Compounding this difficulty is the Torah’s emphasis on unity and community. Countless Torah themes and halachos (laws) are centered around the value of the community (tzibbur/klal) and how one must dedicate themselves to the greater good of the Jewish People. If everyone is unique and individually important, how can we understand the concept of unity and the need to work towards becoming part of something bigger than ourselves? Must we sacrifice our uniqueness and individuality for the sake of the “klal”, for the greater good of the community? Many feel as though Judaism aims to remove one’s individual identity and sense of self, instead training us to be a uniform group of people, solely committed to Hashem and Klal Yisrael. What is the deeper Jewish approach to this struggle and conflict between individuality and community, between uniqueness and being part of a unified group?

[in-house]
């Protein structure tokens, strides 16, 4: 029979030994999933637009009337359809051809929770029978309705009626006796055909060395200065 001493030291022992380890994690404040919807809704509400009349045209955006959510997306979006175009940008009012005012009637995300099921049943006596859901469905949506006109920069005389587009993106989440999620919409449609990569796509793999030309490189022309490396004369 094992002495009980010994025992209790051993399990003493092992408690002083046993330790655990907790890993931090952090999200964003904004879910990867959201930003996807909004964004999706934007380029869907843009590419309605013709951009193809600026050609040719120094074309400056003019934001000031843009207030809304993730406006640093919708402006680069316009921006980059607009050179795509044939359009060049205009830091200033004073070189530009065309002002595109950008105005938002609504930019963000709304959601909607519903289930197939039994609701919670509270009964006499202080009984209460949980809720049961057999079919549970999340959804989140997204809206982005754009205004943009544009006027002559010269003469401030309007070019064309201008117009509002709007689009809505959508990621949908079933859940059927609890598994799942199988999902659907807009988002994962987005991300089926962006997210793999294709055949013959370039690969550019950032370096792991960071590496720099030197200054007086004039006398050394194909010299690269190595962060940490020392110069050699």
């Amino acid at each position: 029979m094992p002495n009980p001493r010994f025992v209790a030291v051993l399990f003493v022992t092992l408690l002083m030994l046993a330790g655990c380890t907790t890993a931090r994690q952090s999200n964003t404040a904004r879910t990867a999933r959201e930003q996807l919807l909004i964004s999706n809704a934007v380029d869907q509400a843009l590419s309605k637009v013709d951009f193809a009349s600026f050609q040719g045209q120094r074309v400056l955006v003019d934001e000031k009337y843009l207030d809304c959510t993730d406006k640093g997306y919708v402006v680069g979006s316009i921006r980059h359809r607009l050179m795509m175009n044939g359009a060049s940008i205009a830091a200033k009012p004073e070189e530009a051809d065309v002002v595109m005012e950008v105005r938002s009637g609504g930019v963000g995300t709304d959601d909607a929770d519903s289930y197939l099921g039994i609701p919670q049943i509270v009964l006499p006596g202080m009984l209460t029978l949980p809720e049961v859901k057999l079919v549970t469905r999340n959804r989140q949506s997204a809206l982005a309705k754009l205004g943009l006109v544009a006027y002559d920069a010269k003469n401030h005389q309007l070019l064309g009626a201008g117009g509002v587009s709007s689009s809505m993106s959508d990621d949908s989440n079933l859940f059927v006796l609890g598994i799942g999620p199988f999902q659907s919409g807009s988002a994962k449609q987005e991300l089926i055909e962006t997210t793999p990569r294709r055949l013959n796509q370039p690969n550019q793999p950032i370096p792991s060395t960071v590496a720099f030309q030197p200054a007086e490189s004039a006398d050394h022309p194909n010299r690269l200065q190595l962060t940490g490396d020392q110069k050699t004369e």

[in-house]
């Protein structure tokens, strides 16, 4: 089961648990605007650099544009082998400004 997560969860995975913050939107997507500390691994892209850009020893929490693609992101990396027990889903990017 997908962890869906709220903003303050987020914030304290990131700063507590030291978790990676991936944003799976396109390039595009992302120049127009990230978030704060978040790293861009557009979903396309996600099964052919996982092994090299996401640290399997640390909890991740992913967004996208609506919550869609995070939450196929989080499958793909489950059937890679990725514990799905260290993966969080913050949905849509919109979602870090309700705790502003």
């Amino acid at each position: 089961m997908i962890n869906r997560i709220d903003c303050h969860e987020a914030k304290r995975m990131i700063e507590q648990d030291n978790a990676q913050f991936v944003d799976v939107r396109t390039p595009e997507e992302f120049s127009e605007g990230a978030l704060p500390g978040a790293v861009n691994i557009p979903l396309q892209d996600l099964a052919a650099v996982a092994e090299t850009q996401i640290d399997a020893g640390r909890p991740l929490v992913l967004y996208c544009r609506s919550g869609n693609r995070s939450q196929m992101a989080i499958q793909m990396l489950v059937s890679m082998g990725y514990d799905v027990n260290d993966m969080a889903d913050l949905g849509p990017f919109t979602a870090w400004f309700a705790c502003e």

In Parshas Vayechi, Yaakov Avinu gives each of his sons a bracha (blessing) before his death. One might expect Yaakov to leave his children with words of love, positivity, and encouragement. It is therefore quite surprising to see that many of Yaakov's "brachos" appear to be exactly the opposite. His words for Shimon and Levi seem to qualify as outright rebuke. How are we to understand the meaning of this? In order to grasp the meaning behind Yaakov's brachos, as well as the relationship between individuality and community, let us study the concepts of order and structure, based on the ideas of Rav Eliyahu Dessler.
Rav Eliyahu Dessler, a prominent 20th century Jewish thinker and author of Michtav M’Eliyahu, writes about three different levels of order.
Let us explore each form of order in further depth.
The world we live in is exquisitely structured and ordered, down to the finest details. Anyone who has studied physics, biology, or chemistry has gotten a taste of the beauty and sophistication of our world's order. Every human being has an inner order, which allows our bodies to maintain homeostasis. The order of our world has many important implications and applications as well.